Diseases of the Immune Systemand Neoplastic Disease J. Matthew Velkey 454A Davison, Green Zone, Duke South email@example.com
Innate vs. adaptive immunity Adaptive • Works against pathogens that have evolved to elude innate immunity TWO types of adaptive immunity: • Humoral (antibody-mediated) • Cellular (T-cell-mediated) Innate • Anti-microbial • epithelial barriers • phagocytes • complement system • NK cells • Works via immediate recognition of pathogen-specific signals (e.g. bacterial lipopolysaccharide)
Humoral and Cell-mediated Immunity Humoral Immunity Involves B-cell production of antibodies that bind antigens resulting in either: • Neutralization • lysis (by the complement system), or • phagocytosis and destruction Cell-mediated Immunity Involves T-cell recognition of abnormal antigens on the surface of host cells (indicating viral infection or tumorigenic change) and the killing of infected cells.
Cells of the Immune System Lymphocytes • B lymphocytes: antibody production • T helper (CD4+) cells: “help” or stimulate B-cells to produce antibodies and macrophages to destroy ingested microbes • T cytotoxic (CD8+) cells: recognize and kill virus-infected or tumorigenic host cells • NK cells: recognize and kill bacteria immediately (part of innate immunity) also can recognize and kill virus-infected or tumorigenic host cells Antigen-presenting cells Capture, process, and present microbial or non-self antigens and present them to T-cells: • Dendritic cells (in lymph nodes and nodules) • Macrophages • B-cells Effector cells Carry out destruction of pathogens and/or infected cells: • NK cells • Plasma cells (differentiated B-cells) • T-helper and T-cytotoxic cells • Macrophages • Neutrophils, eosinophils, and basophils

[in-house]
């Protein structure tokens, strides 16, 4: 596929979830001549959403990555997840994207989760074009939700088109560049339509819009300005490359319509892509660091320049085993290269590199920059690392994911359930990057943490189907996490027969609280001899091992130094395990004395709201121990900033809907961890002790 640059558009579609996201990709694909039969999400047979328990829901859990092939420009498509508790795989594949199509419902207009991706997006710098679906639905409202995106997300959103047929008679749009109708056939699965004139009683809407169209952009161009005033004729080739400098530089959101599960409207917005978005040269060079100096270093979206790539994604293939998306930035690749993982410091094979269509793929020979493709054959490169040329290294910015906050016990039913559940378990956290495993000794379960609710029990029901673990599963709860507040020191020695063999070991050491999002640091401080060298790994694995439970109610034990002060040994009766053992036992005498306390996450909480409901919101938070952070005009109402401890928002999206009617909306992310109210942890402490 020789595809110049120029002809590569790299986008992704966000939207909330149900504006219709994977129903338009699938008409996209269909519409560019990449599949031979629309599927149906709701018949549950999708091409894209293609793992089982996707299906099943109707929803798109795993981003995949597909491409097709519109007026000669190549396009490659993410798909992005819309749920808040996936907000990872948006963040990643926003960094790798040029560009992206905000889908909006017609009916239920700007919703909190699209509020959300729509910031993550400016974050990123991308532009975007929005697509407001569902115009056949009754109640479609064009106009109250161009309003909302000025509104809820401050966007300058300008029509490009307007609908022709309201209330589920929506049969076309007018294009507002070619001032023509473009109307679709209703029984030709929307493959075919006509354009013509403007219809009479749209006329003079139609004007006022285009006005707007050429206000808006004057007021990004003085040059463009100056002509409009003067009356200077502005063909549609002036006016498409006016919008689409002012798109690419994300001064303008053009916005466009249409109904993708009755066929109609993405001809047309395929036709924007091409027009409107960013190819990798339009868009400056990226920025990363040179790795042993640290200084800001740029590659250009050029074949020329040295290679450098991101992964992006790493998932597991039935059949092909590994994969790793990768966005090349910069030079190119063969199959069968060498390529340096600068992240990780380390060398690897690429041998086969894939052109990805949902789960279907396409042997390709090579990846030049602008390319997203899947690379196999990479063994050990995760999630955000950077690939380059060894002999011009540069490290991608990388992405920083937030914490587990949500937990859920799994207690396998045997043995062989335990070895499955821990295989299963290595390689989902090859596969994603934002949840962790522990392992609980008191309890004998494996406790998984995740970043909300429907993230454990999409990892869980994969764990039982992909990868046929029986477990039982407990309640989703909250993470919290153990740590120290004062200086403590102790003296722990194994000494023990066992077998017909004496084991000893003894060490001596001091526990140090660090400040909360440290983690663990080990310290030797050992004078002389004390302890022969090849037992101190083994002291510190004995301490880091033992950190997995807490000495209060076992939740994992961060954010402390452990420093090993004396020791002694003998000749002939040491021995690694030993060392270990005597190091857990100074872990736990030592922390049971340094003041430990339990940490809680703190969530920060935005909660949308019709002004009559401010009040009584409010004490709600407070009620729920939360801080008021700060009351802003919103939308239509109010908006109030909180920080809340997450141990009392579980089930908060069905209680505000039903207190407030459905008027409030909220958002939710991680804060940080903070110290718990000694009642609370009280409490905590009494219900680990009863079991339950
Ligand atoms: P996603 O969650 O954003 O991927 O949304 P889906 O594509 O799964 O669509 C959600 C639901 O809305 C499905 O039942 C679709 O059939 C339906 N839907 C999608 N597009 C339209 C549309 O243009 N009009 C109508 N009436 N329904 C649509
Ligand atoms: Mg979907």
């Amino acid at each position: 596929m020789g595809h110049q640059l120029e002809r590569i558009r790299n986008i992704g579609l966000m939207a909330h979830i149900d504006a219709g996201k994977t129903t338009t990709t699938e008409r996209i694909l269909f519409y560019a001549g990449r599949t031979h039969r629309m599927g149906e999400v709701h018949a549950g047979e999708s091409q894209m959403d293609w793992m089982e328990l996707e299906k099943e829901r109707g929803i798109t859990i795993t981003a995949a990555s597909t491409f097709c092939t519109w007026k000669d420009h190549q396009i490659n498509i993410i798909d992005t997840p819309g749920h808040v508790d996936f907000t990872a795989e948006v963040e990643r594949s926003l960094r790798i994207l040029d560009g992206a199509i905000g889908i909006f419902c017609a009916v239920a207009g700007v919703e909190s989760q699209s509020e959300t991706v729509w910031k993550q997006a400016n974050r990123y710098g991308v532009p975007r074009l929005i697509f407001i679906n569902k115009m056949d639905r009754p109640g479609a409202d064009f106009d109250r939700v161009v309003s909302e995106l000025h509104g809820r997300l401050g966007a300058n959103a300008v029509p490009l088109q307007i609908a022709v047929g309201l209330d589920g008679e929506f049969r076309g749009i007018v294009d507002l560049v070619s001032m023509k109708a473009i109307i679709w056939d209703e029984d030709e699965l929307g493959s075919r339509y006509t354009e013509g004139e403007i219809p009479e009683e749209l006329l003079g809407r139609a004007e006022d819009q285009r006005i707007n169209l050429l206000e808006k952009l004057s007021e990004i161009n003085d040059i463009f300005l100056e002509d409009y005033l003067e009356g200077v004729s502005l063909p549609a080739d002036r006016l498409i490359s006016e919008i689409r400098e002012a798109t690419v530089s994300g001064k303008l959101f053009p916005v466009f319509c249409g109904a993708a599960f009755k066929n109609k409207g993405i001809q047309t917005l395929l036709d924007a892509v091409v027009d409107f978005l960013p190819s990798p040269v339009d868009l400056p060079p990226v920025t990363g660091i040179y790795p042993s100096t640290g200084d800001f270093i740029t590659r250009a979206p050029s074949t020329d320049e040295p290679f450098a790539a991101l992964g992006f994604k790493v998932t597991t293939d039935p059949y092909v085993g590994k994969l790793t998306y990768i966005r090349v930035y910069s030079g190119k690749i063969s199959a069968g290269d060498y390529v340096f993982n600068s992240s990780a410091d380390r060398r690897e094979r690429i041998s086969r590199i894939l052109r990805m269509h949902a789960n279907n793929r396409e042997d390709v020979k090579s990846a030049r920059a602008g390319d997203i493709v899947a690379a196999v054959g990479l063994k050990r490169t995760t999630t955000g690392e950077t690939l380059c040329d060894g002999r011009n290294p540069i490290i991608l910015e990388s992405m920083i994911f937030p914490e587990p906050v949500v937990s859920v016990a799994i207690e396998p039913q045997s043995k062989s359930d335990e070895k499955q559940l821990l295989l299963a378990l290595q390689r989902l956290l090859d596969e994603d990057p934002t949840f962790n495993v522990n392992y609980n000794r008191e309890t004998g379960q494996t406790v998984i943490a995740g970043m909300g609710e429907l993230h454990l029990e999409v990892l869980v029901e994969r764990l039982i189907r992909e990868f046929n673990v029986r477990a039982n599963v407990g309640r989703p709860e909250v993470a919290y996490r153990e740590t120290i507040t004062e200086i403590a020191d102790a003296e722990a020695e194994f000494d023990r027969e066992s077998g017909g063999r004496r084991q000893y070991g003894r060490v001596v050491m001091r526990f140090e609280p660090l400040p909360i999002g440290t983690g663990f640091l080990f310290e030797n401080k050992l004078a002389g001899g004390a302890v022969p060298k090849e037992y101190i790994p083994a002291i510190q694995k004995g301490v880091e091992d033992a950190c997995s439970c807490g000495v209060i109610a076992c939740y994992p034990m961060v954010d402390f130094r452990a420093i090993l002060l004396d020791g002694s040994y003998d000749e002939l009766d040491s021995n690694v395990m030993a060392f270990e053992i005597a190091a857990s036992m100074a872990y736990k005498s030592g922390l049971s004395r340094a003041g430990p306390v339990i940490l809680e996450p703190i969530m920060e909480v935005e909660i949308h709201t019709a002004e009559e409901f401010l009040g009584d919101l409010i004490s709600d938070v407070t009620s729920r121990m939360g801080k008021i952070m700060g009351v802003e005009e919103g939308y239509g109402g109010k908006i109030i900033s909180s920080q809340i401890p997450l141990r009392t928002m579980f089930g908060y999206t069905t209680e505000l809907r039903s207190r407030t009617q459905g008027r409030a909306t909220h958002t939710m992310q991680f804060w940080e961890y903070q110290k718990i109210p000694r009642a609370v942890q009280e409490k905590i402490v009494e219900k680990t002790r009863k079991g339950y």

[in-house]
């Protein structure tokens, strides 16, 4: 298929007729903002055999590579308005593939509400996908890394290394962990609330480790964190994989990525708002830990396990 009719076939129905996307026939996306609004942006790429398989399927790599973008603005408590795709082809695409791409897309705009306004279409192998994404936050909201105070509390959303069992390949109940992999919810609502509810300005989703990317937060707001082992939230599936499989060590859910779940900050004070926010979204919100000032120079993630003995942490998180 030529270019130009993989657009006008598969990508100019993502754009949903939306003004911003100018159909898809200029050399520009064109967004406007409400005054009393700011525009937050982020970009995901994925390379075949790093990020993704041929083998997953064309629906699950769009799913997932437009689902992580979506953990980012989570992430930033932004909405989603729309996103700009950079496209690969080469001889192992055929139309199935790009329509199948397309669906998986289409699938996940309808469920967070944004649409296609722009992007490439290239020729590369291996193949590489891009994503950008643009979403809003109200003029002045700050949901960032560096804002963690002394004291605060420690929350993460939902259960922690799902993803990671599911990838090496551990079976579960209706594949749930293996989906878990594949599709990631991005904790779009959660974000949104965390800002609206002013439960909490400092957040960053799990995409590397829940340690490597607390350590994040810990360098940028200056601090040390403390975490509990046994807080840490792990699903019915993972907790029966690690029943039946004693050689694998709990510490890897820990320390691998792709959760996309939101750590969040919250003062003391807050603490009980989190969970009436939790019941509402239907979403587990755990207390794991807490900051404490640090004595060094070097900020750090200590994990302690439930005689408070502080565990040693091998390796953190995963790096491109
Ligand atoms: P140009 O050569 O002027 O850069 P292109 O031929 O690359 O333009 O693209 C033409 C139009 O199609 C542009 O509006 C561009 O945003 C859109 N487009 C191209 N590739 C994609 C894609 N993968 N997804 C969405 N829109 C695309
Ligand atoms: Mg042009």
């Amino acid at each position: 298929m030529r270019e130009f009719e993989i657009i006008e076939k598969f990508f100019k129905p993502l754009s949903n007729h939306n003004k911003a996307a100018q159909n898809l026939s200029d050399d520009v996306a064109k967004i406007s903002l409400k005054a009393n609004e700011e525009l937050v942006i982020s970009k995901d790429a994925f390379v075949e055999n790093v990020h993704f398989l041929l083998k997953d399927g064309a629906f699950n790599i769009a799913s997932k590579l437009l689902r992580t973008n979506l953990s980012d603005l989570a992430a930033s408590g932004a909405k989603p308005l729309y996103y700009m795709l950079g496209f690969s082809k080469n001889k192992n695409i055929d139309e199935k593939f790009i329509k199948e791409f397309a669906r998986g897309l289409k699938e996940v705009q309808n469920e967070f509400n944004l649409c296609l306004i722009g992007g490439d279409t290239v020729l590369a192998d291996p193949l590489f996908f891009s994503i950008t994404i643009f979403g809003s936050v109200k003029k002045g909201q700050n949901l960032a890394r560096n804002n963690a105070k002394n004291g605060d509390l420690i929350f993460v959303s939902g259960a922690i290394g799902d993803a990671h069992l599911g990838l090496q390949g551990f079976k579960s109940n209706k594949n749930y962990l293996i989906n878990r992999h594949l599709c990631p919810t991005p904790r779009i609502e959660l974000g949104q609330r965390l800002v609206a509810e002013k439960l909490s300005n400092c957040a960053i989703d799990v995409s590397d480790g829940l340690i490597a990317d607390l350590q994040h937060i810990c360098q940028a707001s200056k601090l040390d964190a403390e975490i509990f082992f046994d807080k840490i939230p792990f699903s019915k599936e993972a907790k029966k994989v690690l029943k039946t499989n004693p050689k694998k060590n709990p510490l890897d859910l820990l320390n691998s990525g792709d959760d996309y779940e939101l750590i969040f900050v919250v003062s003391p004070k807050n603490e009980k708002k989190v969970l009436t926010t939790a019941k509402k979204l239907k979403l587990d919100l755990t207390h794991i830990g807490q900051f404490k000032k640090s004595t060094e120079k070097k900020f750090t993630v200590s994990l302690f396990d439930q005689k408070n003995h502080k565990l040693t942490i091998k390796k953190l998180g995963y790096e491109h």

Overview of Immune Responses Bacterial response Viral response (and tumors)
Hypersensitivity Immune Reactions Inappropriate or inadequately controlled responses to antigens, caused by: Autoimmunity – reaction of immune system to self Reaction to microbes and viruses • Persistent infection (e.g. tuberculosis) • Immune complex formation (e.g. streptococcal glomerulonephritis) • Cross-reactivity with host tissue (e.g. rheumatic heart disease) • Cytotoxicity (e.g. viral hepatitis) Reactions against environmental antigens (e.g. pollens, pet dander, bee venom, poison ivy, etc.) There are FOUR general types of hypersensitivity reactions (type I, type II, type III, and type IV)
Immediate (Type I) Hypersensitivity • “Allergic” reaction • Involves initial activation of TH2 cells and production of IgE from B-cells • IgE binds to mast cells • Secondary exposure of IgE-coated mast cells to antigen elicits degranulation